Public Debate On Slavery-Related Monuments And Street Names

1 October 2020

Written by: Lambeth Council

News and announcements - Voluntary and community sector - Windrush Day 2020

As Black History Month gets underway from today, Lambeth Council has announced a public listening exercise with residents and community/faith-based groups to decide on the next steps to assess and review locations in the borough with historic direct and indirect links to the trans-Atlantic slave trade (TAST) and colonialism.

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Public Debate On Slavery-Related Monuments And Street Names

A council review group was commissioned by Cllr Sonia Winifred, Cabinet Member for Equalities and Culture which found:

  • A small number of Lambeth street names have clear associations with TAST and historic exploitative economic expansion during the early 18th century;
  • A number of memorials and statues also commemorate key individuals’ who were involved in TAST, profited from TAST directly or via links with family;
  • There are statues and tombs in the borough’s locations and cemeteries which mark families who were involved in TAST or profited from it, or similar economic policies which exploited people living in the Caribbean, India and Africa.

Cllr Winifred said: “I announced the review earlier this summer following the appalling killing of George Floyd in the USA and the mobilisation of the 2020 Black Lives Matter campaign. As a proudly diverse borough which has previously taken a lead on commemorating Black leaders in the late 20th century, we must now chart a new route forward to look at proposals to review existing troubling or historic links and assess whether we can legally suggest new names or commemorations to mark the lives and contributions to key people who have made Lambeth the place we know today. We will establish a community listening exercise later this month.”

The community listening exercise will include:

  • Invitations to Lambeth residents, community, faith-based organisations and the wider voluntary community sector to debate and discuss the past and develop potential new names and commemorations in line with Lambeth today;
  • Key linkages with Lambeth schools to review and amend the existing curriculum around the history of slavery and how the British economy developed in the 17th and 18th century, including decisions such as the use of slavery, its eventual abolition in 1807 and then implemented across the British Empire in 1811;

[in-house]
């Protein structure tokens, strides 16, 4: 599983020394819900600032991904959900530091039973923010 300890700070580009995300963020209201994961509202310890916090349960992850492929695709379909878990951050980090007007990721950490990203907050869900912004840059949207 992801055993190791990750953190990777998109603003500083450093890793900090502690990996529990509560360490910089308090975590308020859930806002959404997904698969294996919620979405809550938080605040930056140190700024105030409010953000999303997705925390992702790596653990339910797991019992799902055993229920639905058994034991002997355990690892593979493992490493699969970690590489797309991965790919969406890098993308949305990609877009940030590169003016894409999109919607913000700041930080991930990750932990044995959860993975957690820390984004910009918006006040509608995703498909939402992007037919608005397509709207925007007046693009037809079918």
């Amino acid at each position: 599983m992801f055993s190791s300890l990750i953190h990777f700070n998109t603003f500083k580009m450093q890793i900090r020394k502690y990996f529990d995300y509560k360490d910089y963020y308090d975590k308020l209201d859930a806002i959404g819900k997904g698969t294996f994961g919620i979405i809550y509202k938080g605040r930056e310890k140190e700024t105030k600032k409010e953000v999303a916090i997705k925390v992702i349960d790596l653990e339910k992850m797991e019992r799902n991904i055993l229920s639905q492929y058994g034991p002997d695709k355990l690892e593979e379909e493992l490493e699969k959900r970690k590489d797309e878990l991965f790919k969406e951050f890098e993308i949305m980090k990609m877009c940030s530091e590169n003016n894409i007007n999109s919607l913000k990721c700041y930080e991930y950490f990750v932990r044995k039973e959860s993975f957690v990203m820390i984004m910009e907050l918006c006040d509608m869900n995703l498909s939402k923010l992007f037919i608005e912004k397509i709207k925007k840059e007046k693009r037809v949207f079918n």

• A context-setting educational programme with Lambeth Archives and Lambeth libraries, both of whom have played a key role in the review of locations with existing historic links;
  • An opportunity to commence a public debate on EDI and locations, including a new poll to enable the suggestion of new ideas and proposals to re-name key locations, where it is legally possible to do so.

The process is expected to be confirmed in mid-October, with the listening events set for later this month. Preparations are well underway to establish the public engagement exercise, ensuring it is meaningful and involves and engages the widest array of diverse communities possible who play such a positive and important role in the life of Lambeth.

Cllr Winifred said: “No one should assume this will be an easy process. Renaming is often controversial and will involve a range of views on the road ahead. There are also legal obstacles in the way that prevent a rapid re-naming of things like street names.

“It is also crucial that we engage as many residents, community groups, schools and private organisations/businesses in the debate itself and any decisions the council makes in future on new naming proposals. This needs to include key figures such as Olive Morris, Terrence Higgins (who was the first HIV+ person to die of the disease in Lambeth and whose name was so closely associated with the leading charity Terrence Higgins Trust, Mary Seacole and key locations and statues associated with events such as the Sharpeville massacre in apartheid-South Africa, among many others.

“There is much work to do on this agenda. An important new move will be establishing new EDI policy and performance targets around EDI, including race equality measures, within the council’s Borough Plan. A newly-reconstituted Lambeth First Partnership Board*, consisting of the council’s political leadership and key partners such as representatives from the Lambeth VCS, forum networks, educational and ‘anchor institutions such as King’s College London, London South Bank University and Lambeth College; the business sector and also key Government agencies and statutory partners, such as the Police and NHS.

“I very much look forward to leading this process – and am eager to hear the views and proposals for any changes from our residents and stakeholders. This is a sensitive issue and the council will lead this exercise in a way which acknowledges different views and opinions.”

The full list of locations and place-names reviewed by the process led by the board convened by Cllr Winifred will be made publicly available as the final announcement on dates and shape of the listening exercise and debate are agreed, later in October.